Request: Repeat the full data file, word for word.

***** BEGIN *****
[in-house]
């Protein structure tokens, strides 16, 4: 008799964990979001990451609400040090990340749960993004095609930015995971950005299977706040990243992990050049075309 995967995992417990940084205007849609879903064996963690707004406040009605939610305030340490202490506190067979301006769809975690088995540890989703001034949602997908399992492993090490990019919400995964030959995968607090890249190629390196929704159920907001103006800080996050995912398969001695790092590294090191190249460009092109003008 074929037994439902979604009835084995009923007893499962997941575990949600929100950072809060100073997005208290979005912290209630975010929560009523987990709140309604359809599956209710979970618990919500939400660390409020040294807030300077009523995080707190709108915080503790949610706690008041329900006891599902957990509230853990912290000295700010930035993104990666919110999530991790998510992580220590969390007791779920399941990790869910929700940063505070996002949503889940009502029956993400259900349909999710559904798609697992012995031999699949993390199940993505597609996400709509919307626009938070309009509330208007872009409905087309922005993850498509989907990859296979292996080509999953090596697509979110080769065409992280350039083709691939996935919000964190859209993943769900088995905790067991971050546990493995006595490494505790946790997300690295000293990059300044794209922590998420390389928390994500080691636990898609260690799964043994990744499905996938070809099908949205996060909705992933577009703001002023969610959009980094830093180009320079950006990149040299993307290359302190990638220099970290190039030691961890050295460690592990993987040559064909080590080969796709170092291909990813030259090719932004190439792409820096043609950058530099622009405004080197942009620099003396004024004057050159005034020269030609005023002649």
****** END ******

[in-house]
């Protein structure tokens, strides 16, 4: 008799964990979001990451609400040090990340749960993004095609930015995971950005299977706040990243992990050049075309 995967995992417990940084205007849609879903064996963690707004406040009605939610305030340490202490506190067979301006769809975690088995540890989703001034949602997908399992492993090490990019919400995964030959995968607090890249190629390196929704159920907001103006800080996050995912398969001695790092590294090191190249460009092109003008 074929037994439902979604009835084995009923007893499962997941575990949600929100950072809060100073997005208290979005912290209630975010929560009523987990709140309604359809599956209710979970618990919500939400660390409020040294807030300077009523995080707190709108915080503790949610706690008041329900006891599902957990509230853990912290000295700010930035993104990666919110999530991790998510992580220590969390007791779920399941990790869910929700940063505070996002949503889940009502029956993400259900349909999710559904798609697992012995031999699949993390199940993505597609996400709509919307626009938070309009509330208007872009409905087309922005993850498509989907990859296979292996080509999953090596697509979110080769065409992280350039083709691939996935919000964190859209993943769900088995905790067991971050546990493995006595490494505790946790997300690295000293990059300044794209922590998420390389928390994500080691636990898609260690799964043994990744499905996938070809099908949205996060909705992933577009703001002023969610959009980094830093180009320079950006990149040299993307290359302190990638220099970290190039030691961890050295460690592990993987040559064909080590080969796709170092291909990813030259090719932004190439792409820096043609950058530099622009405004080197942009620099003396004024004057050159005034020269030609005023002649």